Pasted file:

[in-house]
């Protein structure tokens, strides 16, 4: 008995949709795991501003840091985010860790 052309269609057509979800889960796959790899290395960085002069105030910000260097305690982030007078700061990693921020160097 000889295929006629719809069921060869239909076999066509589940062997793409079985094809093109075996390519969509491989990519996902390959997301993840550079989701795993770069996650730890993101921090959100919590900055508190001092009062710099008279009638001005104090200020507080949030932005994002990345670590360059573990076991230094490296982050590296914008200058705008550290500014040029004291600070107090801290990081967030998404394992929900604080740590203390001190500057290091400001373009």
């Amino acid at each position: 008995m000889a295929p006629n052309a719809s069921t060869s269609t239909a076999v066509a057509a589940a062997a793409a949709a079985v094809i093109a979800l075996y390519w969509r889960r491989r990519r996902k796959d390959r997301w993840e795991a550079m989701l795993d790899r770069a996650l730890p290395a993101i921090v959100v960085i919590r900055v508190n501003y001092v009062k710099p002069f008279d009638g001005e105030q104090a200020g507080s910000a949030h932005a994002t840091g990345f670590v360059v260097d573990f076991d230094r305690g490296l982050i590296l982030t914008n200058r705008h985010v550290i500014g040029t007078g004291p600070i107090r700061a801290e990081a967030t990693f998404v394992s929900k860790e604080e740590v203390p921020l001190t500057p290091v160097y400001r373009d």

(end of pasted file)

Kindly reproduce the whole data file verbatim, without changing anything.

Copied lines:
[in-house]
């Protein structure tokens, strides 16, 4: 008995949709795991501003840091985010860790 052309269609057509979800889960796959790899290395960085002069105030910000260097305690982030007078700061990693921020160097 000889295929006629719809069921060869239909076999066509589940062997793409079985094809093109075996390519969509491989990519996902390959997301993840550079989701795993770069996650730890993101921090959100919590900055508190001092009062710099008279009638001005104090200020507080949030932005994002990345670590360059573990076991230094490296982050590296914008200058705008550290500014040029004291600070107090801290990081967030998404394992929900604080740590203390001190500057290091400001373009």
């Amino acid at each position: 008995m000889a295929p006629n052309a719809s069921t060869s269609t239909a076999v066509a057509a589940a062997a793409a949709a079985v094809i093109a979800l075996y390519w969509r889960r491989r990519r996902k796959d390959r997301w993840e795991a550079m989701l795993d790899r770069a996650l730890p290395a993101i921090v959100v960085i919590r900055v508190n501003y001092v009062k710099p002069f008279d009638g001005e105030q104090a200020g507080s910000a949030h932005a994002t840091g990345f670590v360059v260097d573990f076991d230094r305690g490296l982050i590296l982030t914008n200058r705008h985010v550290i500014g040029t007078g004291p600070i107090r700061a801290e990081a967030t990693f998404v394992s929900k860790e604080e740590v203390p921020l001190t500057p290091v160097y400001r373009d």